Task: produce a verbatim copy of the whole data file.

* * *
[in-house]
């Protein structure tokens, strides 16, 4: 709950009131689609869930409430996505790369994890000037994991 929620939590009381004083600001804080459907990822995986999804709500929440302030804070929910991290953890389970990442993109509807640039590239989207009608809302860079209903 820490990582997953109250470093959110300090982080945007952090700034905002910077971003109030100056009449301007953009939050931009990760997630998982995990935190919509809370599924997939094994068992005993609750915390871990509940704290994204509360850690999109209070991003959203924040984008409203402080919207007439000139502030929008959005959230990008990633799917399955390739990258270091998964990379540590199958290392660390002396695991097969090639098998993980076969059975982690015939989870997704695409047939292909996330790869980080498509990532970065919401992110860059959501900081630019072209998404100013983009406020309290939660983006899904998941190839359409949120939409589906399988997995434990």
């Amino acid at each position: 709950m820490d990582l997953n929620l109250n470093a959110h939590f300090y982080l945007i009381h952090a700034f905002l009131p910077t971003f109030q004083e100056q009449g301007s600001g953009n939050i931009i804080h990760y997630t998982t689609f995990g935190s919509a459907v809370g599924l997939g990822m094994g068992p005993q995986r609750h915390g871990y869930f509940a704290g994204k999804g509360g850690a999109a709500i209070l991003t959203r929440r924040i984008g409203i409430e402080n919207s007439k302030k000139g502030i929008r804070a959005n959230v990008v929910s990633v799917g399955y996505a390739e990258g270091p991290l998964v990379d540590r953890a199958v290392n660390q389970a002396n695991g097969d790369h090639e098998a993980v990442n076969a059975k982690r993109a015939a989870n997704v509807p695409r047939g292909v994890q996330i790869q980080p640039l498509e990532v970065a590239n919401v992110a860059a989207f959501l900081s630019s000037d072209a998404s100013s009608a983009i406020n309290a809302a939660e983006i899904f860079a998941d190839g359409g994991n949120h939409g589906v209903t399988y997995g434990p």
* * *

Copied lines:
[in-house]
């Protein structure tokens, strides 16, 4: 709950009131689609869930409430996505790369994890000037994991 929620939590009381004083600001804080459907990822995986999804709500929440302030804070929910991290953890389970990442993109509807640039590239989207009608809302860079209903 820490990582997953109250470093959110300090982080945007952090700034905002910077971003109030100056009449301007953009939050931009990760997630998982995990935190919509809370599924997939094994068992005993609750915390871990509940704290994204509360850690999109209070991003959203924040984008409203402080919207007439000139502030929008959005959230990008990633799917399955390739990258270091998964990379540590199958290392660390002396695991097969090639098998993980076969059975982690015939989870997704695409047939292909996330790869980080498509990532970065919401992110860059959501900081630019072209998404100013983009406020309290939660983006899904998941190839359409949120939409589906399988997995434990």
């Amino acid at each position: 709950m820490d990582l997953n929620l109250n470093a959110h939590f300090y982080l945007i009381h952090a700034f905002l009131p910077t971003f109030q004083e100056q009449g301007s600001g953009n939050i931009i804080h990760y997630t998982t689609f995990g935190s919509a459907v809370g599924l997939g990822m094994g068992p005993q995986r609750h915390g871990y869930f509940a704290g994204k999804g509360g850690a999109a709500i209070l991003t959203r929440r924040i984008g409203i409430e402080n919207s007439k302030k000139g502030i929008r804070a959005n959230v990008v929910s990633v799917g399955y996505a390739e990258g270091p991290l998964v990379d540590r953890a199958v290392n660390q389970a002396n695991g097969d790369h090639e098998a993980v990442n076969a059975k982690r993109a015939a989870n997704v509807p695409r047939g292909v994890q996330i790869q980080p640039l498509e990532v970065a590239n919401v992110a860059a989207f959501l900081s630019s000037d072209a998404s100013s009608a983009i406020n309290a809302a939660e983006i899904f860079a998941d190839g359409g994991n949120h939409g589906v209903t399988y997995g434990p």